PhD Scholarship in Sources of Innovation in the Fresh Produce Industry


Project summary

It is acknowledged that the UK has strengths in the elements vital to support the growth of the fresh produce sector, including institutes and university departments at the forefront of areas of research vital to agriculture and related technologies, and innovative and dynamic farmers, food manufacturers and retailers. Despite this, UK agriculture’s productivity growth has declined relative to our major competitors. This has been linked to a decline in the uptake of new technologies.
There are a number of factors which have been associated with hindering the UK in developing and using innovation and new technologies, including the regulatory regime and skills gaps. There has been a growing perception that many of resources being put into biological and agricultural research, particularly fundamental science, are not resulting in commensurate gains in new products and technologies. The issue is not peculiar to the agriculture and food industries and has been raised in the context of medical research. The term ‘translational research’ has been used increasingly and this describes the process by which early-stage innovations are advanced to the point where they become attractive for further development by the industry.
The Food Research Partnership “issues group” on translation of research into use posed the following question in 2010: How can the translation and exploitation of food research be improved, and what is the balance of roles between public and private sectors? The National Horticulture Forum was asked to contribute to this study and they produced a short paper identifying innovations which have come into practice over the last 10-15 years in the strawberry crop and the Brassica crop and their technological origins and processes of research translation.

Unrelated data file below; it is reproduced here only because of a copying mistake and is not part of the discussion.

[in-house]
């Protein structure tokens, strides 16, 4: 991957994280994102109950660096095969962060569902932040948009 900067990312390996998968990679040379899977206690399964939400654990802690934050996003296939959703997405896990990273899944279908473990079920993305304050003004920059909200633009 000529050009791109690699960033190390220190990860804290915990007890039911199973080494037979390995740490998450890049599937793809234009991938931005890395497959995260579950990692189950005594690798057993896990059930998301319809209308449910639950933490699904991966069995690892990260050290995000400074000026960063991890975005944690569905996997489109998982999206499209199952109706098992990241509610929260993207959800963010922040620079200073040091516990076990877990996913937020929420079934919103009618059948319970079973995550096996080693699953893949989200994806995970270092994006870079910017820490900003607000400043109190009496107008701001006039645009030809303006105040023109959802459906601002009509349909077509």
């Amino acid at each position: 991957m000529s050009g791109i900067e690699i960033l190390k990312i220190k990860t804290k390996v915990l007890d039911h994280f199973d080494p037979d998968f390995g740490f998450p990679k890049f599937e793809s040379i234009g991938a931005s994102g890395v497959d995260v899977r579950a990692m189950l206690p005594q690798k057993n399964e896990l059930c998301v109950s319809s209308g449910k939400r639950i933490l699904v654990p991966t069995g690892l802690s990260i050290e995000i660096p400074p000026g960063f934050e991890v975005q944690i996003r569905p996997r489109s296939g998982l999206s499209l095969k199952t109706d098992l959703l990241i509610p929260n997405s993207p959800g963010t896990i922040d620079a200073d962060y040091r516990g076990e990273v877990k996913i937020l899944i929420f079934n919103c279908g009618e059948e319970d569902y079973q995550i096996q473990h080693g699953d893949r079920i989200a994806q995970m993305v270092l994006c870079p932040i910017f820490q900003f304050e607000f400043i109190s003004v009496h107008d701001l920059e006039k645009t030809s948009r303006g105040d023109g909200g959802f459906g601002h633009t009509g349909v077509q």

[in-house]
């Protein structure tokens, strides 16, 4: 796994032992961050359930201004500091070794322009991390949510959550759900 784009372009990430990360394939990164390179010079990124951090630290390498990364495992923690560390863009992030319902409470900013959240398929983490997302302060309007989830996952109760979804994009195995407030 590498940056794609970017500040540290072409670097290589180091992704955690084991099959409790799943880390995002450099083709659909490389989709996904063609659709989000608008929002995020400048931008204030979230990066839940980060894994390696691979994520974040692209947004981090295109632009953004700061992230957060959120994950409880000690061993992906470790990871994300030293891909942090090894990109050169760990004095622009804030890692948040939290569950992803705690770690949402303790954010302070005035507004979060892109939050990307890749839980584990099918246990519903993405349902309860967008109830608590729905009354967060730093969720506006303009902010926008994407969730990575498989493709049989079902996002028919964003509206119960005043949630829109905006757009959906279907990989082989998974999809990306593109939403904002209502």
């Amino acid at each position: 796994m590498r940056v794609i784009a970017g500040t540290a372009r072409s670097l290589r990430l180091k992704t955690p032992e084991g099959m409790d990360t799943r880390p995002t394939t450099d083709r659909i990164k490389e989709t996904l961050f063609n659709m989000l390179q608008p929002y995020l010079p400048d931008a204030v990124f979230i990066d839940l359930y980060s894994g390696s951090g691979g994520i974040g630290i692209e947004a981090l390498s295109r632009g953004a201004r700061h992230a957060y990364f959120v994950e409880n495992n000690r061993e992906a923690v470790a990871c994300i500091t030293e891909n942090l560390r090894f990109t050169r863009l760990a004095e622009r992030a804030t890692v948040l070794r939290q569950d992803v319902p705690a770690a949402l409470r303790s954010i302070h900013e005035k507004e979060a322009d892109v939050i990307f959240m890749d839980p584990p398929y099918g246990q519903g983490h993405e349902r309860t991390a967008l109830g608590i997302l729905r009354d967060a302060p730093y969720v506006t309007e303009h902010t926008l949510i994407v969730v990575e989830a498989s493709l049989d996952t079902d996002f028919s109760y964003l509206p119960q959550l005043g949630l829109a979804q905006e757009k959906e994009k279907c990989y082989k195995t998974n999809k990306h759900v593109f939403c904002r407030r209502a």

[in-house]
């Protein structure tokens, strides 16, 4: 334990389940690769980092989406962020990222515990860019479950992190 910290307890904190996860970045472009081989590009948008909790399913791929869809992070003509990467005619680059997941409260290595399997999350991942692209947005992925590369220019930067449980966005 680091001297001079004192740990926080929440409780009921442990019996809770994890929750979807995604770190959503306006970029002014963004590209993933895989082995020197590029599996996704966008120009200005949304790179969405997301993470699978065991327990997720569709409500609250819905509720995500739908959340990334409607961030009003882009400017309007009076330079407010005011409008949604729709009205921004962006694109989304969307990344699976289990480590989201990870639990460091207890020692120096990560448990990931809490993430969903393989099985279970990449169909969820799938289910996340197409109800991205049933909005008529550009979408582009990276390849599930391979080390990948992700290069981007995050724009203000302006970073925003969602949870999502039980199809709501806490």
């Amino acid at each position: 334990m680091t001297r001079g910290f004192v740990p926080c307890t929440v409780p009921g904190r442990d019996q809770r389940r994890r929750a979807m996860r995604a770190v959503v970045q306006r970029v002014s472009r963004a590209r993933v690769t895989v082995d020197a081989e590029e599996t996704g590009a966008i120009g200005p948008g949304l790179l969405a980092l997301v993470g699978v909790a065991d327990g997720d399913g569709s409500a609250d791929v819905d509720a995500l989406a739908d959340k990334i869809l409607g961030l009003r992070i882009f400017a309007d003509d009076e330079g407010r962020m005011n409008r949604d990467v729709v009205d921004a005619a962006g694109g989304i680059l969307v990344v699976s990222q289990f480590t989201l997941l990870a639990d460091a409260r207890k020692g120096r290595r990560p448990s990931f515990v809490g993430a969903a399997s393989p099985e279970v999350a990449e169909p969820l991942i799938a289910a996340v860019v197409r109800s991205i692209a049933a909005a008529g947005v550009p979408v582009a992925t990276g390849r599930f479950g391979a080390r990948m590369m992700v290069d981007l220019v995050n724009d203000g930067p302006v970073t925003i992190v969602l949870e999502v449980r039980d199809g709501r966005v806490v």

The interest in, and activity associated with, improving the delivery and uptake of innovation has increased considerably in more recent times, culminating in the launch of the UK Agricultural Technologies Strategy on 22 July 2013. More specifically, for horticulture and potatoes, the aim of the newly-formed Horticulture Innovation Partnership is to provide a ‘think tank’ to scope out strategy to meet the technical requirements for the horticultural industry. It will be a point of contact for the supply chain and will support the development and exploitation of scientific opportunities.
Project code:
CP 131
01 May 2014 - 30 April 2017
AHDB Horticulture
AHDB sector cost:
Project leader:


CP 131_Report_Annual_2015 CP 131_Report_Annual_2016 CP 131_Report_Final_2017 CP 131_GS_Annual_2015 CP 131_GS_Annual_2016 CP 131_GS_Final_2017